Bonnyman prepared a complaint against HCA charging abandonment, denial of emergency medical care, intentional infliction of mental distress, and extortion. HCA agreed to continue treatment the day the complaint was to be filed. 

"The poor just don't get into HCA hospitals in my city," Bonnyman believes. Data from the Tennessee Department of Health and Environment support his contention. In 1982 the seven Nashville not-for-profit hospitals provided 93 percent of the city's total free and bad-debt care, compared to 7 percent provided by the five HCA hospitals. 

HCA is not the only for-profit chain which denies care to the poor. Humana, Inc., the second largest chain, appears equally hard-hearted. In January 1982 the Health System Agency (HSA) of Northern Virginia issued its finding on Humana's certificate of need application to build a new 200-bed hospital in Reston, Virginia. (HSAs are regional planning agencies that review applications for a certificate of need before a new hospital can be built or an old one expanded.) The HSA determined in this case that given the surplus bed capacity in the area, not only was a new hospital not needed, but construction of a new Humana hospital might result in reduced access to care for the poor in the area. 

In the course of its assessment, the HSA had looked at patient transfers from Humana hospital emergency rooms to other hospitals and had determined that the chance of a patient at a Humana hospital emergency room being transferred to another facility was six times as great as for a patient who received emergency care at existing area hospitals. Many poor patients seeking care at a Humana hospital, the HSA predicted, would be transferred to other northern Virginia hospitals, "if they do not have third-party coverage or money for a down payment on their bill, and they are not in an immediately life-threatening condition."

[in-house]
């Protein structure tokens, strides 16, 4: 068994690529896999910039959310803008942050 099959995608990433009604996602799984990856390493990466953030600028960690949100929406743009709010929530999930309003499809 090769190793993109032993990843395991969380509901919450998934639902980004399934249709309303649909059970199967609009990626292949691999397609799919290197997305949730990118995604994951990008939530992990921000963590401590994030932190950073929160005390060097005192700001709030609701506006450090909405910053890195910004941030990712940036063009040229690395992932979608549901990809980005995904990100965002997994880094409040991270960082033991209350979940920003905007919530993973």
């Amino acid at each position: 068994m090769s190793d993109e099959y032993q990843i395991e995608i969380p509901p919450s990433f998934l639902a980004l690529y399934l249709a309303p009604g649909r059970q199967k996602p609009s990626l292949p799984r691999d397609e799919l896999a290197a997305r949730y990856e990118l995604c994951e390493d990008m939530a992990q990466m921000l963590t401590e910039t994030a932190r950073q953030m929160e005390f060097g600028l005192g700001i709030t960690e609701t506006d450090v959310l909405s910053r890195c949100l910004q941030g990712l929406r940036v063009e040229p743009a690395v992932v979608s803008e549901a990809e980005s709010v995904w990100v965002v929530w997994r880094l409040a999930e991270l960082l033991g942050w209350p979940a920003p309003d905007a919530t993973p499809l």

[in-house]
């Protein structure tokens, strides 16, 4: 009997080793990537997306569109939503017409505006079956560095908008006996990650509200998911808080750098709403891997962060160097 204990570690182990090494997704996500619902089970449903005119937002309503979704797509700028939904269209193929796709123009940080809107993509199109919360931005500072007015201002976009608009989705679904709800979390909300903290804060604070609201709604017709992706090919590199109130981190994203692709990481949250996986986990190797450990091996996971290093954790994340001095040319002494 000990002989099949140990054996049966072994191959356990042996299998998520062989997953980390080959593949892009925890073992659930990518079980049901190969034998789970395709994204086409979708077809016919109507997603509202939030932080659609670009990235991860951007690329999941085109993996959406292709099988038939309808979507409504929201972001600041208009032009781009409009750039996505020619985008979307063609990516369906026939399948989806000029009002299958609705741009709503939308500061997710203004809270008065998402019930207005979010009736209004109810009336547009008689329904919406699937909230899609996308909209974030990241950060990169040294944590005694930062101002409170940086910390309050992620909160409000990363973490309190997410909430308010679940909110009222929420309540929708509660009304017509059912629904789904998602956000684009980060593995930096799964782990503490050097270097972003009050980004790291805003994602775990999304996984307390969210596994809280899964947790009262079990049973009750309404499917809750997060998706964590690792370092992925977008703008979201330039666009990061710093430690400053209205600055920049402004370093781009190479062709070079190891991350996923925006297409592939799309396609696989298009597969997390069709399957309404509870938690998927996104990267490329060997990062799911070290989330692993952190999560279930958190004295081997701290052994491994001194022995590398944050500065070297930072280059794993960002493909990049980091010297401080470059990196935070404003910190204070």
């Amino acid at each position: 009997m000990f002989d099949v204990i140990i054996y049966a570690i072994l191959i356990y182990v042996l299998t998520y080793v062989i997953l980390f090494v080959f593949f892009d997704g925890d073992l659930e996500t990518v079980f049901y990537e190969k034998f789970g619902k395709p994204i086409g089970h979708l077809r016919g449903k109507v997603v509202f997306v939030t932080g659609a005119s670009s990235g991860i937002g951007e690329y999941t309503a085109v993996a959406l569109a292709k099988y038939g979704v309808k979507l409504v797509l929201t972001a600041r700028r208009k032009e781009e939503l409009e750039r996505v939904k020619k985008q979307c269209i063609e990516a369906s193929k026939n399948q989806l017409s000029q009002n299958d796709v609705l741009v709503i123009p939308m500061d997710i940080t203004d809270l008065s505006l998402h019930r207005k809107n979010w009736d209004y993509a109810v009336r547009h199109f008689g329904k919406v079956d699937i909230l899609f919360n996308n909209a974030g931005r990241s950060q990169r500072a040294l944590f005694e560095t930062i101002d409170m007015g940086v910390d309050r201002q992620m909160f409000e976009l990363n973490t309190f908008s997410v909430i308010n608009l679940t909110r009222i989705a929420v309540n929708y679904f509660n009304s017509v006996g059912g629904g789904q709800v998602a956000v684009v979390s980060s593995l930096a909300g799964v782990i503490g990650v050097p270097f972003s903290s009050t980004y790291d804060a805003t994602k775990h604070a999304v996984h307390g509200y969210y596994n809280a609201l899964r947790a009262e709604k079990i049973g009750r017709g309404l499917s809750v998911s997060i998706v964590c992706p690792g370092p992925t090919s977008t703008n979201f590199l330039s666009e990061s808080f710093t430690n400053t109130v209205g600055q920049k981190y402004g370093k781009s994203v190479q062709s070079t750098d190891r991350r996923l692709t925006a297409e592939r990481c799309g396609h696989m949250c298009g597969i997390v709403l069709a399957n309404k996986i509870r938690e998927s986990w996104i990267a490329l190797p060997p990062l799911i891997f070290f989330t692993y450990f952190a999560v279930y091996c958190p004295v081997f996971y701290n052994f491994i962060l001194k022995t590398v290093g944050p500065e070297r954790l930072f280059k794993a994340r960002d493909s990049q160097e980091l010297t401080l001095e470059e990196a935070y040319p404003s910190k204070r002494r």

Several state studies have found large disparities in the amount of indigent care provided by for-profit hospitals and voluntary (not-for-profit, often church-run) hospitals and public hospitals. Typically, public hospitals provide the lion's share of uncompensated care; voluntary hospitals come in second, with for-profit facilities running a poor third. In Florida in 1983, although for-profit hospitals constituted 32 percent of the state's hospitals, they provided only 4 percent of the net charity care provided within the state. Florida's Hospital Cost Containment Board openly criticized for-profit hospitals in its 1983-84 annual report for their failure to equitably share the burden of serving the uninsured poor. 

Texas's for-profit hospitals also shun the poor. In 1983 they provided less than 1 percent of the total charity care in the state (see Table 2). 

For-profit hospital chains sometimes claim they provide as much indigent care as voluntary facilities, but they are reluctant to provide supporting data. According to a September 1983 article in the Nashville Tennessean, HCA hospitals in the state were the only ones which refused to answer a questionnaire about patient charges sent out by State Senator John Hicks. For years HCA and other for-profit hospitals in Georgia refused to submit to the state financial data that was routinely reported by other facilities. They began to comply only after the data was required as part of a certificate of need application. 

Some national data on provision of indigent care are available from the January 1981 Office of Civil Rights (OCR) survey of all general, short-term hospitals in the U.S. An analysis of OCR data on inpatient admitting practices showed that 9.5 percent of all hospital patients were uninsured in 1981; yet only 6 percent of patients treated at for-profit hospitals were uninsured while 16.8 percent of those treated at hospitals owned by state and local governments were uninsured. Alan Sager of Boston University also used OCR data in his study of hospital closures and relocations in 52 cities. He found that of the 4,038 patients categorized as "no charge" during the OCR survey, only 1 received care at a for-profit facility.